Call the Police! The Alarm Industry’s Fate Depends on It

Why is it that we never seem to read the handwriting on the wall until our backs are up against it? In the case of false alarms and verified response, that writing is now in big, bold, red letters.

Throughout the past year, headlines such as “Police Warn Industry: Dealers Must Address False Alarms!”; “Verified Response Issue Takes the Heat in Seattle”; “Keeping Your Guards Up”; “Las Vegas Deals Us Out: Will Others Follow Suit?”; and “The Argument for, Against Verified Response” have appeared in Security Sales & Integration.

We have been right there in the trenches delivering the touchy, crucial message that alarm companies desperately needed to bridge the industry’s growing rift with law enforcement before the false alarm issue spiraled into an all-out crisis.

Unfortunately, with headlines such as “LAPD to Plug Its Ears on Many Alarms” from the Jan. 8 Los Angeles Times, it may already be too late for some. At press time, the L.A. City Council was considering whether or not to approve verified response (for more, see page 10).

The day preceding that article, I was in attendance at Los Angeles City Hall, listening to the L.A. Police Commission discuss verified response. The tension in the air there was so thick you could have cut it with a knife!

The commission gave 29 people exactly one minute to convey their concerns, which left most cut-off in midsentence and unable to finish their points. To make matters worse, many of the commissioners were doodling, talking among themselves, moving about and generally preoccupied.

In other words, they had apparently made their minds up well before the meeting, and nothing was going to change them. I was shocked, and came to the conclusion that something more serious was at work; that the false alarm issue was merely a manifestation of a much greater, core cause.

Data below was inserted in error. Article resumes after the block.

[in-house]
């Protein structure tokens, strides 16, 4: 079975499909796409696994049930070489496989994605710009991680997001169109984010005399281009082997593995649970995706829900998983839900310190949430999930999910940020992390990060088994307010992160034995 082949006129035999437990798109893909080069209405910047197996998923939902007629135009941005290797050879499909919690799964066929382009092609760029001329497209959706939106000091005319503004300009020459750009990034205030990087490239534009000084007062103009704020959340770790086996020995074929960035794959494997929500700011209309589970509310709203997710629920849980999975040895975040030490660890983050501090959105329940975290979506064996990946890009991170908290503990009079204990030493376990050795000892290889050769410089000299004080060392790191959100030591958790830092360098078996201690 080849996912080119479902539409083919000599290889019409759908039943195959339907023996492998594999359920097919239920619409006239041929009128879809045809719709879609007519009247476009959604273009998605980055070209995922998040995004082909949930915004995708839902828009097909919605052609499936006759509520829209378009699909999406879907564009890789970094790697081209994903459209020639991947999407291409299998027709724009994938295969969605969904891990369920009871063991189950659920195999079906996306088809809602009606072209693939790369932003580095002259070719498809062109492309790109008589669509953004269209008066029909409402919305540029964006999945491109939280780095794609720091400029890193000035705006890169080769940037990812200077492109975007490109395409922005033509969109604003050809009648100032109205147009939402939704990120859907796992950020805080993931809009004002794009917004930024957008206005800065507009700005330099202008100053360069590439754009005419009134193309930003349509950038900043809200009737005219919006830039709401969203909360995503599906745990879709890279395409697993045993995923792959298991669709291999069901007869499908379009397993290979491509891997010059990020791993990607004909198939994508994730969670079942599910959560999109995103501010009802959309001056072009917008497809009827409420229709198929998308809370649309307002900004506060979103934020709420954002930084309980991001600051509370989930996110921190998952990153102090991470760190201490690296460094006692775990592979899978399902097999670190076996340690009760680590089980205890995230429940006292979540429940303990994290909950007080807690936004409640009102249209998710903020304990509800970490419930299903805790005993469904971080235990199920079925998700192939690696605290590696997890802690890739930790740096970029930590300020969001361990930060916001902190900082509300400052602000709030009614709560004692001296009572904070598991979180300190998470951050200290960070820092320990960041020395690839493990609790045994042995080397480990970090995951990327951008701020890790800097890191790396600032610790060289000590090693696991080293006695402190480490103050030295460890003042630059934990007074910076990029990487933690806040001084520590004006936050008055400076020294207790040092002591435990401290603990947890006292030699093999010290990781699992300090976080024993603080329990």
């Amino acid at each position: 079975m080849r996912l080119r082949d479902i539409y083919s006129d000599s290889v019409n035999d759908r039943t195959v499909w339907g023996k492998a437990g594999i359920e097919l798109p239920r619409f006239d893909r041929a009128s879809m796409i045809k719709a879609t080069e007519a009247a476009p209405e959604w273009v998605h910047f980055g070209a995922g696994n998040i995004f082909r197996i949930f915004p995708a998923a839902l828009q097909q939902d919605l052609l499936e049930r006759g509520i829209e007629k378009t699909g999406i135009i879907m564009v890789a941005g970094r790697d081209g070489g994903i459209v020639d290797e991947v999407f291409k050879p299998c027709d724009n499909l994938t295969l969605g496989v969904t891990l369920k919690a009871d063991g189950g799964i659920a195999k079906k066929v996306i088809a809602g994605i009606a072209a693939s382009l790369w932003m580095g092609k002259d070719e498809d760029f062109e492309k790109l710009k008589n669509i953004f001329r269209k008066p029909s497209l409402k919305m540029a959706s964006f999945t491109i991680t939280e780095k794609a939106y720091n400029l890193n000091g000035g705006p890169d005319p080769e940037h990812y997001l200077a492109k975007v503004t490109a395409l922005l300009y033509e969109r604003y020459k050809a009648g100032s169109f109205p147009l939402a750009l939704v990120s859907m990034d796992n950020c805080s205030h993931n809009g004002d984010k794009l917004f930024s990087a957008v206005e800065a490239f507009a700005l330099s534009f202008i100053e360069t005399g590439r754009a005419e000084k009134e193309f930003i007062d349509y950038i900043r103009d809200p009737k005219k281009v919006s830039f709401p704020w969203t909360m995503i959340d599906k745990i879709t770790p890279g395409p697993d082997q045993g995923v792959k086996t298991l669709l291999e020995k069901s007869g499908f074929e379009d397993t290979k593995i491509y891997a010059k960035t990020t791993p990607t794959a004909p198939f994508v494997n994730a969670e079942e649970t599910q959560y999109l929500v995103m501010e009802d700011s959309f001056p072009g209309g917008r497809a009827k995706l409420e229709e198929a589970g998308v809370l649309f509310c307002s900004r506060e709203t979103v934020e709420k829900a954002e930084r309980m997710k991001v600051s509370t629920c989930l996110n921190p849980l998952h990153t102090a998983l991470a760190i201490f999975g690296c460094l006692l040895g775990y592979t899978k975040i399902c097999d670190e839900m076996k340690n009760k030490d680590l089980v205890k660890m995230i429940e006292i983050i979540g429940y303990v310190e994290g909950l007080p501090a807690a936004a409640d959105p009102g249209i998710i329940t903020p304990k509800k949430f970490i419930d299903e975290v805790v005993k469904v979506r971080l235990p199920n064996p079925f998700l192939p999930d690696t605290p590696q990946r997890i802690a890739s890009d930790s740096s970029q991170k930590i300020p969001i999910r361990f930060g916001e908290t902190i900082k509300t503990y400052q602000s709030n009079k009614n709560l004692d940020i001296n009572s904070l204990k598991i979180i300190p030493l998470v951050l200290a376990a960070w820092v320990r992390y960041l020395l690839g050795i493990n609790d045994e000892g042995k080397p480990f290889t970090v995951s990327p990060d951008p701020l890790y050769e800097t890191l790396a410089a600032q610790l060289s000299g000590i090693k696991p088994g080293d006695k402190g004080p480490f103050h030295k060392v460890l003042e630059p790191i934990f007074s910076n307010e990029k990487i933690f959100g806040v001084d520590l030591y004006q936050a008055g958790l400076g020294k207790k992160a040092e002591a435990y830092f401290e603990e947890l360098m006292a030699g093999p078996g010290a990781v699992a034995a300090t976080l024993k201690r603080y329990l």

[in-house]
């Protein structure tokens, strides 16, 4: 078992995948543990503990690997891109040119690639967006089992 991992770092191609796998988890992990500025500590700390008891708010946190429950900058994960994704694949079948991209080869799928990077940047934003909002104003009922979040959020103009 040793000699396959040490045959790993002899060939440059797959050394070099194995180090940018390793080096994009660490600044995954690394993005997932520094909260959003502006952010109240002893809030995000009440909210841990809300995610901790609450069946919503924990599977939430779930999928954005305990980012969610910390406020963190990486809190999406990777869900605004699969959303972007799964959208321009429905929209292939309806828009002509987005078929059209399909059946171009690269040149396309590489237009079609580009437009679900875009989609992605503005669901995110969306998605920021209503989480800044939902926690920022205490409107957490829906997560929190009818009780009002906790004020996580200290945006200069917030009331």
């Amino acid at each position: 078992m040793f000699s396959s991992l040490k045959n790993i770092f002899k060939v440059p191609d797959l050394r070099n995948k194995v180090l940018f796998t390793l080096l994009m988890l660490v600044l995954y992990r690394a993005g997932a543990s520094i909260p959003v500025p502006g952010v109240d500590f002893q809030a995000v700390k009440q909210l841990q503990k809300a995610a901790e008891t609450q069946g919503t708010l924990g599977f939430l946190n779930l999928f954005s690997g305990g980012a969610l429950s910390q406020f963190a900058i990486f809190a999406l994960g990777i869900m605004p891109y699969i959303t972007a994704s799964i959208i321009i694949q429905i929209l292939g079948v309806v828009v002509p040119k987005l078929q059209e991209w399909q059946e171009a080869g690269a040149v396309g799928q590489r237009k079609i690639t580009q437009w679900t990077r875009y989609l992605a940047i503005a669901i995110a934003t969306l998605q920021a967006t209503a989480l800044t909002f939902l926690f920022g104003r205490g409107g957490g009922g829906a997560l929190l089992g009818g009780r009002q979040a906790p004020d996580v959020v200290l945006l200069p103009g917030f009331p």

Bottom line: Our relationship with law enforcement is seriously damaged. The problem has deep roots that have grown out of many years of poor communication and dissension. Now, it is like an old festering wound that won’t heal.

What can we do? We must extend an olive branch to law enforcement and admit there is work to do. Police have legitimate gripes about false dispatches. We need to be sympathetic and help alleviate their concerns.

We must let every police chief know that our industry has the same goal in mind – protecting life and property. Therefore, it is imperative that we learn to compromise in order to work together, shoulder to shoulder, to curb crime.

Regardless of the ultimate outcome in Los Angeles, I believe there is still time to mend the fences in most areas of the country. If you own or operate an alarm company, here’s what I recommend.

Make an appointment with the police chief or one of the commissioners for a personal visit. Tell him or her you would like to take just an hour or so of time to get better acquainted and discuss the false alarm problem.

You don’t have to be an association member or industry activist to do this. Don’t wait for someone else to be proactive on your behalf because chances are nothing will ever happen.

During the meeting, ask questions and find out what their concerns are in your town. Be responsive and ask how you can help. No matter what, even if negative things are said about the alarm industry, do not get defensive!

Although I realize it may be asking a lot, you may even want to confer with your competitors and consider including them in the meeting. Let’s face it, this issue affects them as well. Heck, you may even make a new friend.

Be it burglar alarms, CCTV, access control or any of the many other types of security systems we install, it is up to us to convince police that we are as valuable to them as the guns on their hips. Only then can we place our collective energies where they belong – safeguarding the public.

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